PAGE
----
James Webb Space Telescope Releases First Images

James Webb Space Telescope Releases First Images

After a successful launch and six months of on-orbit testing and calibration, the James Webb Space Telescope (JWST) is fully operational. A report published July 12, 2022, states that “JWST is fully capable of achieving the discoveries for which it was built.”

During the six months of testing JWST made approximately 2,300 observations with its four science instruments NIRCam, NIRSpec, MIRI, and NIRISS, detecting spectra of transiting exoplanets, tracking solar system objects with high precision, detected faint galaxies, and observed objects as bright as Jupiter.

To celebrate this achievement and to show the public the capabilities of JWST, a group of representatives from NASA, ESA, CSA and STScI selected four images and a set of spectroscopic data. The images and data were released during a live presentation on July 12 from NASA’s Goddard Space Flight Center in Greenbelt, Maryland.

The photos and descriptions below are courtesy of NASA, ESA, CSA, and STScI.

NASA, ESA, CSA, and STScI

SMACS 0723: Webb has delivered the deepest and sharpest infrared image of the distant universe so far – and in only 12.5 hours. For a person standing on Earth looking up, the field of view for this new image, a color composite of multiple exposures each about two hours long, is approximately the size of a grain of sand held at arm’s length. This deep field uses a lensing galaxy cluster to find some of the most distant galaxies ever detected and only scratches the surface of Webb’s capabilities in studying deep fields and tracing galaxies back to the beginning of cosmic time.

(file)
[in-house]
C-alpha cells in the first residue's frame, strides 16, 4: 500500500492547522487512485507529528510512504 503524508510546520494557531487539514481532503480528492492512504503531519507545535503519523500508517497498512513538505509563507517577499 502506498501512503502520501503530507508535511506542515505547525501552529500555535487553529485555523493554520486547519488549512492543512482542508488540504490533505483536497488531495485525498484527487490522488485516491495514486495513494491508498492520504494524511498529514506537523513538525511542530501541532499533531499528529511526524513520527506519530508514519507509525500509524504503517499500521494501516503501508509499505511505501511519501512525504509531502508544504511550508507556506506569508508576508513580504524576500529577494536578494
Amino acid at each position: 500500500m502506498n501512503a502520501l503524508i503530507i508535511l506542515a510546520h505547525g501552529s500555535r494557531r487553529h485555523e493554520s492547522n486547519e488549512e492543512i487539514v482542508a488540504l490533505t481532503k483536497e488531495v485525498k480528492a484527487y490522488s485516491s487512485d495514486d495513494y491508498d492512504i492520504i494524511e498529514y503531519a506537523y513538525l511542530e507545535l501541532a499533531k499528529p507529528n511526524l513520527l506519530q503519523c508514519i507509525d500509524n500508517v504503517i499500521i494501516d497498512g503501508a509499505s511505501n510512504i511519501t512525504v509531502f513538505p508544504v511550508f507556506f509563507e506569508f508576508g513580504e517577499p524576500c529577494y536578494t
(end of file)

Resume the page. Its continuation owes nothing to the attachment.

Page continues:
NASA, ESA, CSA, and STScI

WASP-96b (spectrum): Webb’s detailed observation of this hot, puffy planet outside our solar system reveals a clear signature of water along with evidence of haze and clouds that previous studies of this planet did not detect. With Webb’s first detection of water in the atmosphere of an exoplanet, it will now set out to study hundreds of other systems to understand what other planetary atmospheres are made of.

NASA, ESA, CSA, and STScI

Southern Ring Nebula: This planetary nebula, an expanding cloud of gas surrounding a dying star, is approximately 2,000 light-years away. Here, Webb’s powerful infrared eyes bring a second dying star into full view for the first time. From birth to death as a planetary nebula, Webb can explore the expelling shells of dust and gas of aging stars that may one day become a new star or planet.

NASA, ESA, CSA, and STScI

Stephan’s Quintet: Webb’s view of this compact group of galaxies, located in the constellation Pegasus, pierced through the shroud of dust surrounding the center of one galaxy to reveal the velocity and composition of the gas near its supermassive black hole. Now, scientists can get a rare look, in unprecedented detail, at how interacting galaxies are triggering star formation in each other and how the gas in these galaxies is being disturbed.

NASA, ESA, CSA, and STScI

Carina Nebula: Webb’s look at the ‘Cosmic Cliffs’ in the Carina Nebula unveils the earliest, rapid phases of star formation previously hidden. Looking at this star-forming region in the southern constellation Carina, and others like it, Webb can see newly forming stars and study the gas and dust that made them.

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